Addressing questions from multiple viewpoints is vitally important at Wildwood. It’s a kind of learning embedded in the Habit of Perspective, and happens everyday. In Don Smith and Lauren Sekula’s Divison Two humanities class this week students are gaining perspective directly by experiencing, first-hand, the Five Pillars of Islam—that faith’s central tenets.
Throughout this year all Division Two humanities students study world religions, grappling with questions from a range of perspectives. For this week, the questions are distinctly Islamic: How much of one’s annual income should Muslims give to the poor or charities? What is the proper way to pray to Allah? What words must a person speak in order to become a Muslim? To answer these questions, students rotated to three experiential stations, managed by Don, Lauren, and fellow humanities teacher, Sara Kaviar.
At one end of the room, Sara leads students in salat, or daily prayers. She instructs each student to stand behind large rectangles of red paper on the floor—stand-ins for sajjāda, or prayer rugs. Using a kid-friendly YouTube animation depicting salat, Sara leads the students through each step—from standing, to bowing, to full prostration with foreheads on the mat. After some initial awkwardness, the students delve in and repeat the steps several times. These kinds of experiential moments are essential, Sara says. “We want our kids to view and experience the kinds of things that they will encounter in their multicultural world,” Sara tells me. “And engaging in the physical movements,” Sara continues, “helps reinforce the prayer’s meaning and allows students to better remember this essential element of the Islamic faith.”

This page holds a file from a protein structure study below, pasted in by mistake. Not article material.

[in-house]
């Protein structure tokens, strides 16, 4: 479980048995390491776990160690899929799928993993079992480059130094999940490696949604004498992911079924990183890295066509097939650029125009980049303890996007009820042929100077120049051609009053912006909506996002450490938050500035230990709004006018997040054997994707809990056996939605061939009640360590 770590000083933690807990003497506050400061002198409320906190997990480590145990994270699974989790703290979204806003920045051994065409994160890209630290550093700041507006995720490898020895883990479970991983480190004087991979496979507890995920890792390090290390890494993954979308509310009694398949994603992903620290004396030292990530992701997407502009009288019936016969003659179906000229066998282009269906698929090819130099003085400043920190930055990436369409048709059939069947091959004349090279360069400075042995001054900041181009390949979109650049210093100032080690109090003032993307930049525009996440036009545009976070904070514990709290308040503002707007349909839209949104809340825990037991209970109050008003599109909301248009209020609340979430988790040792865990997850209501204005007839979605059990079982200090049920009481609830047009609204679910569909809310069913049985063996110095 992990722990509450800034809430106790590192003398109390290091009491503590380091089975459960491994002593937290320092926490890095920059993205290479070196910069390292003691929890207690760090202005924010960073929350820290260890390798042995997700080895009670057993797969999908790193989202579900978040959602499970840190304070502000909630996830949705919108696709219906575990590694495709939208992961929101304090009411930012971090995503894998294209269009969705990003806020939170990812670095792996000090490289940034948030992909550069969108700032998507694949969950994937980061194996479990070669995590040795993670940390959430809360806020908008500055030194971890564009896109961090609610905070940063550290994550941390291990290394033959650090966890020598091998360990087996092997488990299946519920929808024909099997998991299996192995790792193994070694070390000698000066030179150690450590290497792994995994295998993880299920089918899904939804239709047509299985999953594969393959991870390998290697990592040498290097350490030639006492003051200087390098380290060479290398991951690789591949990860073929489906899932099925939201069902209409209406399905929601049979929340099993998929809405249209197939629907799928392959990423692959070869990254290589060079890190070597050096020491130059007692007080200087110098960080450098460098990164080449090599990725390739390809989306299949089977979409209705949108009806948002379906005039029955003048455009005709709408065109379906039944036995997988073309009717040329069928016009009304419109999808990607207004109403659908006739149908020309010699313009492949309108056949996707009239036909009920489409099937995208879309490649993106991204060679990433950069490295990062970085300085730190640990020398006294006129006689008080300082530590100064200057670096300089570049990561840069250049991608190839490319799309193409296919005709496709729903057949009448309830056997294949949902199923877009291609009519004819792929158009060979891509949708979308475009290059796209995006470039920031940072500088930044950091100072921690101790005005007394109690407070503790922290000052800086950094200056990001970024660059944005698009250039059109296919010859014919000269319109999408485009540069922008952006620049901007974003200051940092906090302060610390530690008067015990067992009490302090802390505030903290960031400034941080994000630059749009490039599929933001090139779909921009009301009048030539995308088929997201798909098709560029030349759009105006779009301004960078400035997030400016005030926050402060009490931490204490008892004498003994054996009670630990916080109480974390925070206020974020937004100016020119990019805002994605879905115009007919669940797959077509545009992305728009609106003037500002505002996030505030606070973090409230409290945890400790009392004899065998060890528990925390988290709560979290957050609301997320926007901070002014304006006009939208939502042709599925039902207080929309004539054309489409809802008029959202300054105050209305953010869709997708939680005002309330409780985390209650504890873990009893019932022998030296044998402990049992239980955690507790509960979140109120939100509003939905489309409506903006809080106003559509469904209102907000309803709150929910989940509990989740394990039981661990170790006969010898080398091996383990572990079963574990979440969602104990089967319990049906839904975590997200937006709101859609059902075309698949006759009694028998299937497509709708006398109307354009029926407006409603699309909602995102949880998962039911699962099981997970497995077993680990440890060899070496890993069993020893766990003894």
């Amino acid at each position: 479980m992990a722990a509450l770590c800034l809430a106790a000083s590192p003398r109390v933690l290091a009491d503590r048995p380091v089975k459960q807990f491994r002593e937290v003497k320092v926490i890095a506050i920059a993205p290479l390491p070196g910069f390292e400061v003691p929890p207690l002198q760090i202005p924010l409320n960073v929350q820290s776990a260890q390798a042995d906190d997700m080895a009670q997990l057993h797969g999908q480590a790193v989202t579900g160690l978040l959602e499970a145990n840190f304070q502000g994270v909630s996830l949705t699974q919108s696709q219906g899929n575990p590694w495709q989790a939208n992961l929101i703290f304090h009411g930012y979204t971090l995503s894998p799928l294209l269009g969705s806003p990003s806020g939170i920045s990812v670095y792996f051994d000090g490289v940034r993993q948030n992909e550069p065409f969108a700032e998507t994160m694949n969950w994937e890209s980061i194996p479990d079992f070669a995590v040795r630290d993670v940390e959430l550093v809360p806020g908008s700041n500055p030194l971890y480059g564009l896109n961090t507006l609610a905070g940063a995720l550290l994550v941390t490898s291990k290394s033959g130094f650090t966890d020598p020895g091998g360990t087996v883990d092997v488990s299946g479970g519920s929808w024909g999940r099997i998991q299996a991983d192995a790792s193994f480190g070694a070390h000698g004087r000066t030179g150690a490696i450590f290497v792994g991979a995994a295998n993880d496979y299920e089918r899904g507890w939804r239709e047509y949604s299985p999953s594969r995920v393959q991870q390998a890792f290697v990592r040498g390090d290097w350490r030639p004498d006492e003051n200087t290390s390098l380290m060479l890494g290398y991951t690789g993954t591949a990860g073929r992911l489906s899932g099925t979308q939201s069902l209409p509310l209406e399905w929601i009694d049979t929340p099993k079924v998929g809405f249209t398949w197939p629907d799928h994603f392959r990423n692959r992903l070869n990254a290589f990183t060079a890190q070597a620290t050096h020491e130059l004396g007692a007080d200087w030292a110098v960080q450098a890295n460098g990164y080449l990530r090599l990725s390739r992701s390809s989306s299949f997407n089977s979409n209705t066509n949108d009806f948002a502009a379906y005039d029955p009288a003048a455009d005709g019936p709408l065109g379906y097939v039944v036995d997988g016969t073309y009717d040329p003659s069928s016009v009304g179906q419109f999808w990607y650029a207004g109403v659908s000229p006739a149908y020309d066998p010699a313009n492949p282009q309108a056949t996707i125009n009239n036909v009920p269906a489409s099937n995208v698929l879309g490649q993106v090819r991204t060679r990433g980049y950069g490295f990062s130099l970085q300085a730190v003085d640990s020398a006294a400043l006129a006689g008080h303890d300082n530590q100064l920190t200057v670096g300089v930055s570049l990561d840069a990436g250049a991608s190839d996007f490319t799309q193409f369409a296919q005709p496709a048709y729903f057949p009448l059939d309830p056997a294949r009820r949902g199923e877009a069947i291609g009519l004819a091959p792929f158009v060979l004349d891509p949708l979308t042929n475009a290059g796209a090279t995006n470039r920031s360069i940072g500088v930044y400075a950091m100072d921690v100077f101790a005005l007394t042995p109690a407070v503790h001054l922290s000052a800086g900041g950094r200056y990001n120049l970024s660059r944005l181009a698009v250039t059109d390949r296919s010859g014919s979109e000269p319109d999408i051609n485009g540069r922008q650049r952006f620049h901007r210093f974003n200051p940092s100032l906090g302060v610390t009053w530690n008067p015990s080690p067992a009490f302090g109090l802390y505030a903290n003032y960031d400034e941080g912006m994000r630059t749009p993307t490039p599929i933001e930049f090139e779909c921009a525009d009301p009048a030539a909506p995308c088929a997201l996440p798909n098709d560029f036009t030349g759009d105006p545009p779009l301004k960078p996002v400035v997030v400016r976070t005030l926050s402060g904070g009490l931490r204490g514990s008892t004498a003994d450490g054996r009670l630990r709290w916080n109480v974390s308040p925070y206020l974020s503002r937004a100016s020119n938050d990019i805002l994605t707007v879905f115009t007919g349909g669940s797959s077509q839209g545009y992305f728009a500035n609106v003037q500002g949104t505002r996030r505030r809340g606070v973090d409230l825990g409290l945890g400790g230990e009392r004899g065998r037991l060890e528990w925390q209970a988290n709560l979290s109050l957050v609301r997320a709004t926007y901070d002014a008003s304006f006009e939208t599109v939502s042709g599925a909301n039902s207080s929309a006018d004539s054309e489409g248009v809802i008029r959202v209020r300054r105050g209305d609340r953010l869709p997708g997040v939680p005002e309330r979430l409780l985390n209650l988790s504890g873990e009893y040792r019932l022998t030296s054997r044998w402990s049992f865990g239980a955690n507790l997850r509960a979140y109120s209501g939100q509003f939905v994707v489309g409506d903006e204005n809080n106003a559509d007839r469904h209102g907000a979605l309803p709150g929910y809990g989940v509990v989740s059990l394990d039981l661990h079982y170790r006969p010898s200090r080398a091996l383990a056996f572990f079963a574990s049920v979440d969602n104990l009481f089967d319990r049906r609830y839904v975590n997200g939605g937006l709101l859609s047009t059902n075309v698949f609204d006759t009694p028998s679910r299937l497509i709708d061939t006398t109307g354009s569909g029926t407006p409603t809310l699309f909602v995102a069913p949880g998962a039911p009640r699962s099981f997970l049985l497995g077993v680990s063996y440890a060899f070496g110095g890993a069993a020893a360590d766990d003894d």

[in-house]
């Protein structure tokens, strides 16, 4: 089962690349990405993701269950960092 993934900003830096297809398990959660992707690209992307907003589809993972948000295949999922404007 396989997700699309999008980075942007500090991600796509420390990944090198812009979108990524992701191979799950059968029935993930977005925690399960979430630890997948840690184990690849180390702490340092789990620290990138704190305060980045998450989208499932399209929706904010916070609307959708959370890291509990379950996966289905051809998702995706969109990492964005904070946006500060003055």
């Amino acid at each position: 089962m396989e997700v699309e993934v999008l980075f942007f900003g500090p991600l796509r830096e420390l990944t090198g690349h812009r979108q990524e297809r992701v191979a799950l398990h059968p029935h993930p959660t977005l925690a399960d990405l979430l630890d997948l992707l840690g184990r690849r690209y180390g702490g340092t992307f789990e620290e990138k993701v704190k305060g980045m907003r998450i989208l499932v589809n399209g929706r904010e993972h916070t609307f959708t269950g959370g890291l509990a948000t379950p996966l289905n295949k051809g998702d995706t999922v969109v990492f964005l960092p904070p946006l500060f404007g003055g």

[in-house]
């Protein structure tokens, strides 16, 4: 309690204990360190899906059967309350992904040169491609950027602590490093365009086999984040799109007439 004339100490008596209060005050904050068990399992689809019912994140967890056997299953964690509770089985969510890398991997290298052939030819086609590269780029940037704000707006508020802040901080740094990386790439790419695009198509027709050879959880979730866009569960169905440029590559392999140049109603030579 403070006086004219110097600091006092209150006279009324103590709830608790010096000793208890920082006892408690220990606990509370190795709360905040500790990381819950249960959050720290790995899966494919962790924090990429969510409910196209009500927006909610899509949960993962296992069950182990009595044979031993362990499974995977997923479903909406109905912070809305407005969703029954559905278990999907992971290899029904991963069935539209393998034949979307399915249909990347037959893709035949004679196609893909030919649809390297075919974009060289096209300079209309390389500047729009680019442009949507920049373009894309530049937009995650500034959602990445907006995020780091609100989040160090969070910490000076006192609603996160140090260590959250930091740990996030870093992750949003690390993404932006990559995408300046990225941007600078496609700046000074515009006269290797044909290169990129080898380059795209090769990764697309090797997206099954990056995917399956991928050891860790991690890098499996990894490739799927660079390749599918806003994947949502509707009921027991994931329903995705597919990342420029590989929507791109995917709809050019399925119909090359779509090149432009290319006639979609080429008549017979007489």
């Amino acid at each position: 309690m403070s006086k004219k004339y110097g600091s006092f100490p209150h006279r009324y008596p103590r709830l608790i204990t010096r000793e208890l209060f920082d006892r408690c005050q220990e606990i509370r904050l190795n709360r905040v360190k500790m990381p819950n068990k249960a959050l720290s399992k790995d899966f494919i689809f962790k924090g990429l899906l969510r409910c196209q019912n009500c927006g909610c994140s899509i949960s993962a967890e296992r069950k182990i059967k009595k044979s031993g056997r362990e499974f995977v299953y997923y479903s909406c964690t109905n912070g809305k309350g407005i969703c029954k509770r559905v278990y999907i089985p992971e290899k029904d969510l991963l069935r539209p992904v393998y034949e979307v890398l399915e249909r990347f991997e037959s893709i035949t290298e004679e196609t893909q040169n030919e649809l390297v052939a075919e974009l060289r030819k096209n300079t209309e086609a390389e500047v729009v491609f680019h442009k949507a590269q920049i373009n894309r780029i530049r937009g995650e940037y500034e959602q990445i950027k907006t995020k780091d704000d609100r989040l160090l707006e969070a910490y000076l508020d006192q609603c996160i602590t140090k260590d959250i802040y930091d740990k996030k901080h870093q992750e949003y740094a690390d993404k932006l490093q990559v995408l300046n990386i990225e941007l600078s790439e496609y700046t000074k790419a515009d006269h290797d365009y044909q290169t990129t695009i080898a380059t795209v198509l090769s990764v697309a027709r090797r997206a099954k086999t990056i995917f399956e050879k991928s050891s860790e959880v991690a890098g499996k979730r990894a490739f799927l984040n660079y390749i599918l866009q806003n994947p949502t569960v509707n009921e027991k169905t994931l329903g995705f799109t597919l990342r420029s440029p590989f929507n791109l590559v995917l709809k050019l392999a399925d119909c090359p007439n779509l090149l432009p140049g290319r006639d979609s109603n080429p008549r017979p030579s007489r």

Across the room, Lauren Sekula leads a discussion about the practice of zakat, or alms-giving. Muslims, she explains, are supposed to give 2.5% of their income to the poor or charities. Students consider this age-old practice in the context of today’s world by accepting an index card that lists a modern occupation, along with a typical yearly income. After a few mathematical calculations to determine their contributions, students then choose a modern-day charity to “give” their zakat to based on a number of non-profit profiles that Lauren’s provided on a poster. 8th grader, Kiona M., draws her sample occupation: airline pilot, salary $73,000 per year. “That would mean,” Kiona says, doing her calculations, “that my zakat is $1,825 per year.” That’s how much she would be expected to give, but the conversation then turns to the meanings underlying this Pillar.
Examining the third of the Five Pillars, each student is guided by Don Smith through the reading and writing of the shahada—the Islamic declaration of faith. With this, Muslims declare that there is no god but Allah and that the Prophet Muhammad is his servant and messenger. Saying and truly believing the shahada is what it takes for a person to become a Muslim. The experience at this station, however, is that the students need to write the shahada in Arabic script. Don gives them a sample in Arabic, which invites them to re-create it in their own hand with calligraphy pens. Students become engrossed as they appreciate and emulate the script’s flowing curves and lines, proud of their creations when they finish.
Students rotated through the three stations, and paused to reflect a bit on the Muslim perspective. “If I just read something,” 8th grader Megan B. tells me, “some of it goes in one ear, so to speak, and out the other.” But, she continues, “when I actually do something like this, it sticks.” Her classmate, fellow 8th grader Sophia S., elaborates. “When I do things like we did today,” she posits, “it makes me even more interested in and connected to the topic when I do read about it.”
Tomorrow, these students will continue to build their Islamic perspective, when their teachers guide them through the remaining two Pillars: sawm, or fasting during the holy month of Ramadan, and the hajj, the pilgrimage to the holy city of Mecca.
By connecting these ideas and actions, and many others through the year, our humanities students are prompted to consider the world from many points of view, now, and, as a habit. In other words, always.
~ By Steve Barrett, Director of Outreach, Teaching, and Learning